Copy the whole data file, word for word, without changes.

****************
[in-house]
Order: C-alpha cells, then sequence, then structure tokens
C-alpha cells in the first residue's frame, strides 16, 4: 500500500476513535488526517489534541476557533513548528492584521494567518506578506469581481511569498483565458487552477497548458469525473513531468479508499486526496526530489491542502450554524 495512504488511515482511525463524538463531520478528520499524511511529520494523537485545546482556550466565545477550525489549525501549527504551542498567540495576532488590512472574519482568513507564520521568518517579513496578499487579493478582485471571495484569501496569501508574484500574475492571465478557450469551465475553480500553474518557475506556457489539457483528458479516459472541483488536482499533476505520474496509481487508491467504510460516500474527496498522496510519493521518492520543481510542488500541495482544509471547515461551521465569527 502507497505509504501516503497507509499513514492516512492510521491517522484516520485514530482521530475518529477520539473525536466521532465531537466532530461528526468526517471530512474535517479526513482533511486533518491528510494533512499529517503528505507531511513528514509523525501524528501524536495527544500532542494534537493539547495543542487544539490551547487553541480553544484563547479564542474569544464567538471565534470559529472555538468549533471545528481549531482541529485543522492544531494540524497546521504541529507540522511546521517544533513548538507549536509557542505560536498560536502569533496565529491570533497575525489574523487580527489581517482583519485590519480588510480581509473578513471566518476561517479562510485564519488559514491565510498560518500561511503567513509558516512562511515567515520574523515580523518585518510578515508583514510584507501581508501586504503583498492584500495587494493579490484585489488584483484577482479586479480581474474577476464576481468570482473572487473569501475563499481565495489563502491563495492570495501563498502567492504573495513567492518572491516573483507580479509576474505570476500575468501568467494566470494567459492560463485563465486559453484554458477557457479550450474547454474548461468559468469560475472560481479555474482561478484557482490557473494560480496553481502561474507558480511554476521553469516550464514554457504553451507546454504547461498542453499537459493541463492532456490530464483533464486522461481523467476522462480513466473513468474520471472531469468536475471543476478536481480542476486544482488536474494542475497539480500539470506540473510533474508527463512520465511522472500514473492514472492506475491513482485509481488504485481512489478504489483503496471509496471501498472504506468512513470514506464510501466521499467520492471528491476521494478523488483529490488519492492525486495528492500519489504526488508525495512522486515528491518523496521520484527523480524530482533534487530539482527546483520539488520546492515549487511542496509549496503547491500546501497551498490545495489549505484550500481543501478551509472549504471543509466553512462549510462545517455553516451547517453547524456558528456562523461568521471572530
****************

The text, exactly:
[in-house]
Order: C-alpha cells, then sequence, then structure tokens
C-alpha cells in the first residue's frame, strides 16, 4: 500500500476513535488526517489534541476557533513548528492584521494567518506578506469581481511569498483565458487552477497548458469525473513531468479508499486526496526530489491542502450554524 495512504488511515482511525463524538463531520478528520499524511511529520494523537485545546482556550466565545477550525489549525501549527504551542498567540495576532488590512472574519482568513507564520521568518517579513496578499487579493478582485471571495484569501496569501508574484500574475492571465478557450469551465475553480500553474518557475506556457489539457483528458479516459472541483488536482499533476505520474496509481487508491467504510460516500474527496498522496510519493521518492520543481510542488500541495482544509471547515461551521465569527 502507497505509504501516503497507509499513514492516512492510521491517522484516520485514530482521530475518529477520539473525536466521532465531537466532530461528526468526517471530512474535517479526513482533511486533518491528510494533512499529517503528505507531511513528514509523525501524528501524536495527544500532542494534537493539547495543542487544539490551547487553541480553544484563547479564542474569544464567538471565534470559529472555538468549533471545528481549531482541529485543522492544531494540524497546521504541529507540522511546521517544533513548538507549536509557542505560536498560536502569533496565529491570533497575525489574523487580527489581517482583519485590519480588510480581509473578513471566518476561517479562510485564519488559514491565510498560518500561511503567513509558516512562511515567515520574523515580523518585518510578515508583514510584507501581508501586504503583498492584500495587494493579490484585489488584483484577482479586479480581474474577476464576481468570482473572487473569501475563499481565495489563502491563495492570495501563498502567492504573495513567492518572491516573483507580479509576474505570476500575468501568467494566470494567459492560463485563465486559453484554458477557457479550450474547454474548461468559468469560475472560481479555474482561478484557482490557473494560480496553481502561474507558480511554476521553469516550464514554457504553451507546454504547461498542453499537459493541463492532456490530464483533464486522461481523467476522462480513466473513468474520471472531469468536475471543476478536481480542476486544482488536474494542475497539480500539470506540473510533474508527463512520465511522472500514473492514472492506475491513482485509481488504485481512489478504489483503496471509496471501498472504506468512513470514506464510501466521499467520492471528491476521494478523488483529490488519492492525486495528492500519489504526488508525495512522486515528491518523496521520484527523480524530482533534487530539482527546483520539488520546492515549487511542496509549496503547491500546501497551498490545495489549505484550500481543501478551509472549504471543509466553512462549510462545517455553516451547517453547524456558528456562523461568521471572530